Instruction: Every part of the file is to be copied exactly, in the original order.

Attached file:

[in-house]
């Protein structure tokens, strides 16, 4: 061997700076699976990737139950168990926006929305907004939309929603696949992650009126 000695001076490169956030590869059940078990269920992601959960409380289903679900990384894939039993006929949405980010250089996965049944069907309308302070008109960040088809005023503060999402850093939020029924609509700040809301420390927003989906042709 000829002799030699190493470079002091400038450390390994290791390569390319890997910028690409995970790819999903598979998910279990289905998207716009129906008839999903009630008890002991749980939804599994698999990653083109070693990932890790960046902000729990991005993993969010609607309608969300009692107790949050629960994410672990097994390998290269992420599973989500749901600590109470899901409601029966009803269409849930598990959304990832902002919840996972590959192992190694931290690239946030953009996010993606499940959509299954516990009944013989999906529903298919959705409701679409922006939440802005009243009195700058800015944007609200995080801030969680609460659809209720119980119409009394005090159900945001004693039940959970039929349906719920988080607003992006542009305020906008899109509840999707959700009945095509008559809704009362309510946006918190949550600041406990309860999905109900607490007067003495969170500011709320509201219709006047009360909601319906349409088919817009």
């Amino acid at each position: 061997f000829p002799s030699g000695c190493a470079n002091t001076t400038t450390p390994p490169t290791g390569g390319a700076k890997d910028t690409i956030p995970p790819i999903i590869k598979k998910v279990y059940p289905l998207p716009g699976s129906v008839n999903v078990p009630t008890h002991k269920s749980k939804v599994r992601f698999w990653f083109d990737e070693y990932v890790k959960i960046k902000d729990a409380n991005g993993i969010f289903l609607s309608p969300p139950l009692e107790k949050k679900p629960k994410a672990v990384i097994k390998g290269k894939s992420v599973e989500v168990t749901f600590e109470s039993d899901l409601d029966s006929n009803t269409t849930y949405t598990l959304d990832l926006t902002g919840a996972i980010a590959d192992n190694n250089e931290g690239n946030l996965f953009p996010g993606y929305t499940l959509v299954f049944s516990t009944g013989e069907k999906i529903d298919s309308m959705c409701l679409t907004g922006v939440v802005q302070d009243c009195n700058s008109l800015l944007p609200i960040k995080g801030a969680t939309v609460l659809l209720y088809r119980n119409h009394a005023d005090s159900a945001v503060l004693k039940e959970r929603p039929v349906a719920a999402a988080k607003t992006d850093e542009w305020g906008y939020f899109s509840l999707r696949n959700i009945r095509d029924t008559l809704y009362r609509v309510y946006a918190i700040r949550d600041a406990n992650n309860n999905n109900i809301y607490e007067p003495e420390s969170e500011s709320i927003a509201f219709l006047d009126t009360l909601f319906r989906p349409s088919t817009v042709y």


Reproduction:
[in-house]
């Protein structure tokens, strides 16, 4: 061997700076699976990737139950168990926006929305907004939309929603696949992650009126 000695001076490169956030590869059940078990269920992601959960409380289903679900990384894939039993006929949405980010250089996965049944069907309308302070008109960040088809005023503060999402850093939020029924609509700040809301420390927003989906042709 000829002799030699190493470079002091400038450390390994290791390569390319890997910028690409995970790819999903598979998910279990289905998207716009129906008839999903009630008890002991749980939804599994698999990653083109070693990932890790960046902000729990991005993993969010609607309608969300009692107790949050629960994410672990097994390998290269992420599973989500749901600590109470899901409601029966009803269409849930598990959304990832902002919840996972590959192992190694931290690239946030953009996010993606499940959509299954516990009944013989999906529903298919959705409701679409922006939440802005009243009195700058800015944007609200995080801030969680609460659809209720119980119409009394005090159900945001004693039940959970039929349906719920988080607003992006542009305020906008899109509840999707959700009945095509008559809704009362309510946006918190949550600041406990309860999905109900607490007067003495969170500011709320509201219709006047009360909601319906349409088919817009």
């Amino acid at each position: 061997f000829p002799s030699g000695c190493a470079n002091t001076t400038t450390p390994p490169t290791g390569g390319a700076k890997d910028t690409i956030p995970p790819i999903i590869k598979k998910v279990y059940p289905l998207p716009g699976s129906v008839n999903v078990p009630t008890h002991k269920s749980k939804v599994r992601f698999w990653f083109d990737e070693y990932v890790k959960i960046k902000d729990a409380n991005g993993i969010f289903l609607s309608p969300p139950l009692e107790k949050k679900p629960k994410a672990v990384i097994k390998g290269k894939s992420v599973e989500v168990t749901f600590e109470s039993d899901l409601d029966s006929n009803t269409t849930y949405t598990l959304d990832l926006t902002g919840a996972i980010a590959d192992n190694n250089e931290g690239n946030l996965f953009p996010g993606y929305t499940l959509v299954f049944s516990t009944g013989e069907k999906i529903d298919s309308m959705c409701l679409t907004g922006v939440v802005q302070d009243c009195n700058s008109l800015l944007p609200i960040k995080g801030a969680t939309v609460l659809l209720y088809r119980n119409h009394a005023d005090s159900a945001v503060l004693k039940e959970r929603p039929v349906a719920a999402a988080k607003t992006d850093e542009w305020g906008y939020f899109s509840l999707r696949n959700i009945r095509d029924t008559l809704y009362r609509v309510y946006a918190i700040r949550d600041a406990n992650n309860n999905n109900i809301y607490e007067p003495e420390s969170e500011s709320i927003a509201f219709l006047d009126t009360l909601f319906r989906p349409s088919t817009v042709y």